Places Page 20b

Great Canadian Places


Royal Ontario Museum - George E Laidlaw Coll

Great Canadian Heritage Treasure

"He's a European officer I think." said the antique dealer when we asked for information. "It came from a house in the Lindsay area!"

We are always sleuthing out high profile antique shows. Especially those with a reputation for high prices, because antique dealers try to save up special items to sell for large amounts. The logic, for us, is that unique items will show up there that are set aside from ordinary auctions.

That is also why we make sure we are first in the door, on opening night, before the crush of greedy buyers overwhelm the place, and clean out the choice items.

The door had hardly been open for five minutes when we spotted this large oil of an anonymous soldier, by an anonymous painter, in the booth of a seller who knew next to nothing about the picture, or the era, the sitter was probably from.

The crowd was gathering and we knew if we looked further, to see what else was available, it would probably be gone, sold to a knowledgeable collector, or, a smart dealer, looking for choice items he could "flip" at inflated prices at another sale.

Believing we had a special item, of exactly the kind we were looking for, we asked for "her best price" for an item that was already priced very low.

Sellers know that paintings of anonymous sitters by anonymous painters are not popular among antique buyers.

So was he English, Hungarian, Austrian, French, Italian, Polish, Spanish, or German?

All possibilities, in Canada today, where antique portraits have been brought over by generations of immigrants from all parts of Europe over the last hundred years.

Lt. George E Laidlaw 1885
Orig. oil on canvas - Size - 16" x 24"
Found - Bowmanville, ON
Unsigned, pencil dated c 1890
Copyright Goldi Productions Ltd. - 1996, 1999, 2005
Copyright Goldi Productions Ltd. 1996-1999-2005

The George E Laidlaw Collection - The Royal Ontario Museum

George E Laidlaw (1860-1927) of Linday Ontario, a Royal Military College gradutate, a veteran of the Riel Rebellion and the Boer War, went on to play an important role in investigating and preserving the artifacts and cultural lore connected to the Aboriginal People of Ontario's Victoria County.

There is a large display above of Aboriginal items from his collection at the Royal Ontario Museum, in Toronto, Ontario.








Unfortunately the signage for his fine collection is abominably placed, near the floor, where you have to literally get on your knees to be able to read the small type in the dimly lit display. (Left the light levels as they are; we boosted the exposure on the larger picture for this page.)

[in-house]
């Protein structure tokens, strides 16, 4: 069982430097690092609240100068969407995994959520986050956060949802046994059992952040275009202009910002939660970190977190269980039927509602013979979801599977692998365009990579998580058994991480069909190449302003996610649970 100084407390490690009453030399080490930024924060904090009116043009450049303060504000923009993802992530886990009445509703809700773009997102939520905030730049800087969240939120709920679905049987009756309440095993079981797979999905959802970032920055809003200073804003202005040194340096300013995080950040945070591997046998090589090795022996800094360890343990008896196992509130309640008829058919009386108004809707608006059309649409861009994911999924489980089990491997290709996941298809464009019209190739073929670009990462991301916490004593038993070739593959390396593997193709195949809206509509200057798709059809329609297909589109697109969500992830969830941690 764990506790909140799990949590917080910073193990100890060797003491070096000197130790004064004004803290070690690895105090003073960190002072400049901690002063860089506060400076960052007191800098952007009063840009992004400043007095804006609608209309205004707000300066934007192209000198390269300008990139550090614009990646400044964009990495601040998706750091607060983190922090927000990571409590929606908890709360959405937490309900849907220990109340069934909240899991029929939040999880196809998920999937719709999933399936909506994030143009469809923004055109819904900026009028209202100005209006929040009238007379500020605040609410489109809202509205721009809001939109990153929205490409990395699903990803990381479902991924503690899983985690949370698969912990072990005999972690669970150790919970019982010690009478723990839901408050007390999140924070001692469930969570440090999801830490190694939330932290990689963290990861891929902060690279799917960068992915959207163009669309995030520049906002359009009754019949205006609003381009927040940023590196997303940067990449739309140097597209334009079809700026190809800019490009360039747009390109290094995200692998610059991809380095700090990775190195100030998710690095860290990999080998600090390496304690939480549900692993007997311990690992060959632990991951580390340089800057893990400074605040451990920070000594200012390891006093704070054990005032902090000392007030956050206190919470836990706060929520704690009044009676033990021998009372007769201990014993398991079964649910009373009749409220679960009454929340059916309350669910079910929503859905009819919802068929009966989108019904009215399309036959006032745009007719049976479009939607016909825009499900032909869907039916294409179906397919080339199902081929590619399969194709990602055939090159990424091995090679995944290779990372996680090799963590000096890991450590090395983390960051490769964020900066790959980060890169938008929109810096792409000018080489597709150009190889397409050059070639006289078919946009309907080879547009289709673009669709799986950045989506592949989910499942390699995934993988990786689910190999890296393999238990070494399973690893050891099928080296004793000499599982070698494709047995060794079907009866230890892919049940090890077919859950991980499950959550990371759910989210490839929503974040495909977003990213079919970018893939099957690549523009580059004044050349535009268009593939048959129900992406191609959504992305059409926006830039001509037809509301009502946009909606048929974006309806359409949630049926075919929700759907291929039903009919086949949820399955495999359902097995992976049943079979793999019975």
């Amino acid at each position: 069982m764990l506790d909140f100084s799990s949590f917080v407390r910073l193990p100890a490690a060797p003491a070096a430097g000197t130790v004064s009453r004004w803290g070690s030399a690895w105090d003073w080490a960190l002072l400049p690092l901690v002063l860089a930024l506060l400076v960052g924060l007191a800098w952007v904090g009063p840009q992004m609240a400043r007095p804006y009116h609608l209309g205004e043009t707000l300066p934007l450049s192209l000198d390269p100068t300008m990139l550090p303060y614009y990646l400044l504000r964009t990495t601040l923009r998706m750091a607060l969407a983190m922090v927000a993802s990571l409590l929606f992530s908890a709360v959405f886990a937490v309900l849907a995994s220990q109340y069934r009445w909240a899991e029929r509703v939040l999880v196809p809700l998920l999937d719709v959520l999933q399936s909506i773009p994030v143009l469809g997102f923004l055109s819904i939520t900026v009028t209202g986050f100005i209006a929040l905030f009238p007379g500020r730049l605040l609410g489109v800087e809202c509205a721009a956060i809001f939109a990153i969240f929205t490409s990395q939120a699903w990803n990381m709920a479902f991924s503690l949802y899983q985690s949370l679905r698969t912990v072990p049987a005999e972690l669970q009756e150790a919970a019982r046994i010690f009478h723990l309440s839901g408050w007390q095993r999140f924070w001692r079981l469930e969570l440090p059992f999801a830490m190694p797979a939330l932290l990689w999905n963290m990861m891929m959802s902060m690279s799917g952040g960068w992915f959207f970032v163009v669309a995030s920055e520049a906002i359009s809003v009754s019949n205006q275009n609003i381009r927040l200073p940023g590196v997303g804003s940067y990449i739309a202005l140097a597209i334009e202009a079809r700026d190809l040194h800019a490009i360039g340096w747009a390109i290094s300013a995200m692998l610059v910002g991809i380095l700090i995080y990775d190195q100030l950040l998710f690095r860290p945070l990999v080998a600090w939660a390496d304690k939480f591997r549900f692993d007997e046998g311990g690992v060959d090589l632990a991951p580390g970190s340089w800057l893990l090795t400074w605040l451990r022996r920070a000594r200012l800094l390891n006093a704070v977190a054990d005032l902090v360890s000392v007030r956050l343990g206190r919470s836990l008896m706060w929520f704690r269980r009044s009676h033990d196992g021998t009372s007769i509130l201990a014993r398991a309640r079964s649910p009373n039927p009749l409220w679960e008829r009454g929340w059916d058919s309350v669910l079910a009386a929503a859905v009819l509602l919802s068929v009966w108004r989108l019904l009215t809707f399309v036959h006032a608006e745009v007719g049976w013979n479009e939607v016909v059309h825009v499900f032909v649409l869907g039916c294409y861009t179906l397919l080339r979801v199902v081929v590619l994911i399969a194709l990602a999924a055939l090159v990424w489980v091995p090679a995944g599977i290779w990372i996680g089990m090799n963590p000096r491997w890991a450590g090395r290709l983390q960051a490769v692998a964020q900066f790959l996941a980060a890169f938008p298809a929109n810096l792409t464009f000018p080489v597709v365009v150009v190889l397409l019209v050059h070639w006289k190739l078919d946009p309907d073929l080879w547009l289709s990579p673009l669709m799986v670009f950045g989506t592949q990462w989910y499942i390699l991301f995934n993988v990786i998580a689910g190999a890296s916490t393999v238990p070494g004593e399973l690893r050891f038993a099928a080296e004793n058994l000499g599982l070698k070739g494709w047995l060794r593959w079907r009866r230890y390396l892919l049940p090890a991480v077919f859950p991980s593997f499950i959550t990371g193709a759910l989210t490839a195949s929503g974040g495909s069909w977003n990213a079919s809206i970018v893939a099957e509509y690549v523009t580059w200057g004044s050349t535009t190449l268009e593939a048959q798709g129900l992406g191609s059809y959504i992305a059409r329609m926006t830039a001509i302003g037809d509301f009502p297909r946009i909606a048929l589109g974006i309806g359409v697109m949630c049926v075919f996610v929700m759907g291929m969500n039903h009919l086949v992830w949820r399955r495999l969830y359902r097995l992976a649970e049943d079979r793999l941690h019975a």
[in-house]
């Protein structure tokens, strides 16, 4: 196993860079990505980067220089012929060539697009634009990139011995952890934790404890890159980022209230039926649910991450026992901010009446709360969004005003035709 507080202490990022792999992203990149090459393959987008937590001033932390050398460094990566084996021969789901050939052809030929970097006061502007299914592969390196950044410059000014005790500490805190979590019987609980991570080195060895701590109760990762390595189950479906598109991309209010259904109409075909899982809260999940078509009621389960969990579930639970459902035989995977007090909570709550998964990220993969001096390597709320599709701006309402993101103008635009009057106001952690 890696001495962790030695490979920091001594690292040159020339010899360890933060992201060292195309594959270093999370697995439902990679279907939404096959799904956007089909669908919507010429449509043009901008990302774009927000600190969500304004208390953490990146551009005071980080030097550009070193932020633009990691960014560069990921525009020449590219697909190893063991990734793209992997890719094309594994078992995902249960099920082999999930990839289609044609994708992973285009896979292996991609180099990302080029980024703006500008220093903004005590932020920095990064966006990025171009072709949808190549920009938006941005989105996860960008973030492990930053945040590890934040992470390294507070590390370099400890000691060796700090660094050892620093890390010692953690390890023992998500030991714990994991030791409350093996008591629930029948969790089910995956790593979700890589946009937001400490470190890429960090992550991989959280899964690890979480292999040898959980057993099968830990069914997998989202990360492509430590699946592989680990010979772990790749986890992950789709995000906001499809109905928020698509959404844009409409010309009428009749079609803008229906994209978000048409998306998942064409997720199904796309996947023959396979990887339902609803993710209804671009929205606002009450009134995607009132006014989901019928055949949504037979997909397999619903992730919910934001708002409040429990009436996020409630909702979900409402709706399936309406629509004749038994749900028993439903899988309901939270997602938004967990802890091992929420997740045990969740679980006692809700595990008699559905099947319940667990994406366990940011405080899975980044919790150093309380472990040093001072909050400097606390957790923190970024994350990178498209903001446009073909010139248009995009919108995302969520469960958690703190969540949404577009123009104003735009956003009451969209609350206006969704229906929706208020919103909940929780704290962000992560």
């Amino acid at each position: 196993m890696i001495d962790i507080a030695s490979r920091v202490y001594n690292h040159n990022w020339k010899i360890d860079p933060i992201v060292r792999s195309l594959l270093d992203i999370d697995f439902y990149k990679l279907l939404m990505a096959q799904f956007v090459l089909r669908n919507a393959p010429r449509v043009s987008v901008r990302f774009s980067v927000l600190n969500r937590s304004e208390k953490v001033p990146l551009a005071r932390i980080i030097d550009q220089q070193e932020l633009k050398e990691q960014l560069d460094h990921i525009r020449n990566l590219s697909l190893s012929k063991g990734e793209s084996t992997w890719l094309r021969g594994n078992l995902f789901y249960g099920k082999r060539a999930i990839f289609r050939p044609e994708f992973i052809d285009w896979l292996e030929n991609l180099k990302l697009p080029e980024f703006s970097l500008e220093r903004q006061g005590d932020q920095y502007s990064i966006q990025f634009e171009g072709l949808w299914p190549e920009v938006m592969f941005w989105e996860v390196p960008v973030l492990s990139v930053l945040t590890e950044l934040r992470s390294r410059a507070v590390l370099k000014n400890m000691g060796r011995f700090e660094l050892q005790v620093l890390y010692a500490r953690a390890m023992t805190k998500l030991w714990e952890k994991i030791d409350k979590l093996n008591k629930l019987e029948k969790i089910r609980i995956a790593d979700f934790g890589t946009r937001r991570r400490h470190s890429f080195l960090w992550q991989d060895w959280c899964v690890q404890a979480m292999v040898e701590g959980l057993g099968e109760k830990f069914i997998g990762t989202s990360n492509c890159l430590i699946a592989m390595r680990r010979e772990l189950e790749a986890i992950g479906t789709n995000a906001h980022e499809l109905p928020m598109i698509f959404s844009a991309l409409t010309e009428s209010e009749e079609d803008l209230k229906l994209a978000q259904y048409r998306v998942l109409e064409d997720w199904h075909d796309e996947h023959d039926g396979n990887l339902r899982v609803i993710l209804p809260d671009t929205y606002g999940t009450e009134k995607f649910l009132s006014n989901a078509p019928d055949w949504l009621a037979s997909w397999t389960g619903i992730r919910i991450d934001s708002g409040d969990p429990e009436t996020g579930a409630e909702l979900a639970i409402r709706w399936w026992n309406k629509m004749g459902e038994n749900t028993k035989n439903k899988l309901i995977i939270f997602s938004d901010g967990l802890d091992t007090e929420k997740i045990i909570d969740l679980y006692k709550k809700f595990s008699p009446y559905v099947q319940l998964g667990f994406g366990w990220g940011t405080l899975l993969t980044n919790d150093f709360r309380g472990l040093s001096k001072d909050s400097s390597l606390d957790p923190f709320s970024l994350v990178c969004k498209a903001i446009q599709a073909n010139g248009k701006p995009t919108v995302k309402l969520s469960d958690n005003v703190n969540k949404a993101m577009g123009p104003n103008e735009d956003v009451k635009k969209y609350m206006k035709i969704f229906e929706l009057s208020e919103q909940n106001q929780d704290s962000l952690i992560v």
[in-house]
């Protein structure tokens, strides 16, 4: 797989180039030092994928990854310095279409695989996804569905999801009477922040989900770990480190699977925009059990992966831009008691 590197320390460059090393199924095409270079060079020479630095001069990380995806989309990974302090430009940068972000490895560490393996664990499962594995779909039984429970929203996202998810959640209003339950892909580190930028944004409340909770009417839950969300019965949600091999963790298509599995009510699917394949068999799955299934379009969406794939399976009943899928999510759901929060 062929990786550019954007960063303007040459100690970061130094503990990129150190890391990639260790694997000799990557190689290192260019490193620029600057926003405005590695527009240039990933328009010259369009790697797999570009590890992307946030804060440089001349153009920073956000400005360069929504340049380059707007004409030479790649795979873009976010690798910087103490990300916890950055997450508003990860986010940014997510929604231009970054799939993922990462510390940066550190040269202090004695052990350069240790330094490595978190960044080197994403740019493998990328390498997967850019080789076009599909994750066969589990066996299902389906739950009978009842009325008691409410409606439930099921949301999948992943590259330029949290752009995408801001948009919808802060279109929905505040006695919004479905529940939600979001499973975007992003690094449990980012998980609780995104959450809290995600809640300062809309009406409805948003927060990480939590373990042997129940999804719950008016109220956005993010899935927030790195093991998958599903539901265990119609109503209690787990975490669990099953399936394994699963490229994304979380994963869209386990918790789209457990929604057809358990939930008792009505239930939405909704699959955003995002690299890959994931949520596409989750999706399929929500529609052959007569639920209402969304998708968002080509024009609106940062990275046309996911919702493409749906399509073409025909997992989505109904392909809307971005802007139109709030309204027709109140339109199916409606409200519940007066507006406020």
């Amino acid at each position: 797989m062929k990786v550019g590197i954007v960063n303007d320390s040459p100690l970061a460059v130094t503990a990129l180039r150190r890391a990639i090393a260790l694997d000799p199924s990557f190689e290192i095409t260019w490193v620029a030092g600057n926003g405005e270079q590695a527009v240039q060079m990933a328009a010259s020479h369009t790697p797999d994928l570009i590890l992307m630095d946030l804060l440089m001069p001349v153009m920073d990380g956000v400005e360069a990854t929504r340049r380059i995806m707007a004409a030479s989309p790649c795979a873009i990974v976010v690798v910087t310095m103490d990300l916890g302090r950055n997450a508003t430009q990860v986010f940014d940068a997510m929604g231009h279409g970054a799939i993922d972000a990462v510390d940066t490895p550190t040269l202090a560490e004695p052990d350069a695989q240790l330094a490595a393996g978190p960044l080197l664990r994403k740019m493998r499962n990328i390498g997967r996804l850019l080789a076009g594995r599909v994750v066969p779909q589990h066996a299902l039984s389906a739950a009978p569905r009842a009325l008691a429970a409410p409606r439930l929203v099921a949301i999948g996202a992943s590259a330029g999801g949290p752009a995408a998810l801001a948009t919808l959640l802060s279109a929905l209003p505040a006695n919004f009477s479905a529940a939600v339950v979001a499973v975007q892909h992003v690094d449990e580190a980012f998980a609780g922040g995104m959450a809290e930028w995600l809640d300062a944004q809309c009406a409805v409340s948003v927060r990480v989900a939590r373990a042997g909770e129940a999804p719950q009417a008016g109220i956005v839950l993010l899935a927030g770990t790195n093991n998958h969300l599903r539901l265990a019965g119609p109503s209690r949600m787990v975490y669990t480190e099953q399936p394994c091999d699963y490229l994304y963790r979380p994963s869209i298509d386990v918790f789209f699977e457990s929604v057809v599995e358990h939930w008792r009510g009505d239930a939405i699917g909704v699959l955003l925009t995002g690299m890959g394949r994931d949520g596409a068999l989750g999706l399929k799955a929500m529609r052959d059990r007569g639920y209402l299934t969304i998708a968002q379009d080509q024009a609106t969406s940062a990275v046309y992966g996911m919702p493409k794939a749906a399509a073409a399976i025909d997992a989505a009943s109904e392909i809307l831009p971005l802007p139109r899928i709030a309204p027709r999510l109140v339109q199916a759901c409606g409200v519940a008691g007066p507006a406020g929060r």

None of the many people we watched go by, on a Sunday afternoon, even tried to strain their backs, knees, or eyes to make out what the signs said.

Heck, none of the staff members read them either, or they would have discovered what happens in every case - as you lean forward, to get close enough to be able to read the small type, you always end up throwing a heavy shadow over an already dimly lit sign, adding further eye strain.

Being more dedicated than most, we knelt on hard flooring - as former Catholics we're used to pain from kneeling - and twisted our eyes in knots to make out the small script. But eye strain and headaches soon stopped even our intrepid efforts cold. And we just peered at things... in utter frustration, in the gloom...

The result, of course, is an educational experience somewhat similar to a deaf husband listening to his wife, watching a slide show with no sound, a TV with no audio, or a preacher with no sermon - you haven't got a clue what it is you're watching. And no one ever becomes the wiser about who collected these priceless artifacts, or what it says about Canada's Aboriginal Peoples, or Canada's heritage or history.

So what's the point? George's contribution is lost to most visitors...

Educationally, intellectually, this museum experience is a total bust...

So the museum is reduced to basically being there only to provide jobs for employees... to do bad displays...

Other exhibits in this large room were also abysmally lit and plaqued, so badly that we told ourselves the next time we come we'll bring knee pads and our own flashlight. Seriously... we will.

Knee pain and eye strain interfere with learning, on every level. And the old saw about low light levels to protect the artifacts is ludicrous. Automatic switching of light levels is cheap and easy to do and a clear requirement for proper public viewing, appreciation, and learning. Otherwise simply close the place up and store the few items on display in the basement, where the overwhelming number of museum artifacts are already.